That you're gonna make it to one day
But all of the answers you seek can be found
In the dreams that you dream on the way.”—Dan Fogelberg, “Part of the Plan,” from the Souvenirs LP (1974)
I find it as hard to believe that Dan Fogelberg is not around to celebrate his 60th birthday today as that we will not be enjoying new music from him anymore. Not only were his albums constantly on my turntable in the mid-to-late 1970s, but he provided one of the most indelible memories of my teenage years then: an outstanding performance in Central Park as part of its Schaefer Music Festival in July 1977, one of the most deeply satisfying concerts I ever witnessed there.
That summer, Fogelberg was touring to support his LP Nether Lands, which not only contained elements of classical music to go with his more folk-rock instrumentation, but also highlighted his concern for the environment. Above all, his talents as singer, songwriter and multi-instrumentalist were on ample display. In that Central Park concert, at the conclusion of “There‘s a Place in the World for a Gambler,” another song from Souvenirs, he had the audience in communion with his gentle, questing spirit as he led it in a mass sing-along.
Fogelberg probably hit his commercial peak not long after that with Twin Sons of Different Mothers, his collaboration with Tim Weisberg, and the 1981 double-set The Innocent Age (perhaps the only folk-rock LP I can think of that was ever inspired by a Thomas Wolfe novel--in this case, Of Time and the River). The latter collection contained some of his most personal work: “Leader of the Band,“ a tribute to his father, a high-school band leader, and “Same Old Lang Syne,” inspired by an accidental meeting with a former girlfriend.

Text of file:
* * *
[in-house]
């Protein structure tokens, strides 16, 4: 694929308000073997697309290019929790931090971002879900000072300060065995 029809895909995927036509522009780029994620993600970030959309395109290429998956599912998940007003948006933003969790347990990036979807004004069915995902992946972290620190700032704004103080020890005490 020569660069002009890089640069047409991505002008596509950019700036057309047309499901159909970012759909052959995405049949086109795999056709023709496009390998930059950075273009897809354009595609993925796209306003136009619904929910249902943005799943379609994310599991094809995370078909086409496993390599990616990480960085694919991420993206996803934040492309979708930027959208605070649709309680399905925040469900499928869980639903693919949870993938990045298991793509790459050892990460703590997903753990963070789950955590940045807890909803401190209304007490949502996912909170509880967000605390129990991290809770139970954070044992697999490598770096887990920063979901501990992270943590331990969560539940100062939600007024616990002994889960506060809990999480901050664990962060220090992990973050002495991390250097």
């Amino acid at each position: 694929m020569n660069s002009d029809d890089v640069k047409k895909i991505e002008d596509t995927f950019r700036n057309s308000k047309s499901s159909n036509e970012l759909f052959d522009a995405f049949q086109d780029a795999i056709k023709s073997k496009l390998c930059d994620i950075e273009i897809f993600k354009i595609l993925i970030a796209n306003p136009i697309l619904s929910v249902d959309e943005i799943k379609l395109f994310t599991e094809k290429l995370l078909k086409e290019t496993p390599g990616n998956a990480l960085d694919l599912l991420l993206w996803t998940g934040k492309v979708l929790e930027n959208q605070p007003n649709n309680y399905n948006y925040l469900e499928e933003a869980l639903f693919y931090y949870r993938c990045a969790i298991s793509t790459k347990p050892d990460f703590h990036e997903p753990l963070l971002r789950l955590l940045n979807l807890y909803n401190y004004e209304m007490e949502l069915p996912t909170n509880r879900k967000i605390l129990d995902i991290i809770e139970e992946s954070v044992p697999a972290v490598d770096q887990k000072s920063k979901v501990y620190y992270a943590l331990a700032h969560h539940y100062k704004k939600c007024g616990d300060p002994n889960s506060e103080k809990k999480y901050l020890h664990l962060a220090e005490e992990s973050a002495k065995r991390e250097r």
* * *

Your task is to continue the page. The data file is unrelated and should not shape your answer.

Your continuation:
My own preferences, though, are for three ‘70s albums--Souvenirs, Captured Angel (1975) and Nether Lands--as well as the 1987 release that came after the collapse of his first marriage, Exiles (featuring one of his most poignant songs, “Lonely in Love”). But all of his work reflected his interest in a great variety of musical styles--folk, rock, bluegrass, pop, classical, jazz, Celtic (one song was about the region in Ireland where my father was born, “County Clare")--and challenged his audience to keep pace with him.
Fogelberg succumbed to prostate cancer in 2007, and his death marked, like the work of his literary hero Wolfe, the irretrievable passage out of youth for many of us. Despite his somewhat pessimistic conclusion in “Part of the Plan,“ I hope--no, I expect--that there is an Eden or Heaven that will reward a valuable life and work that gave joy to so many people over the years.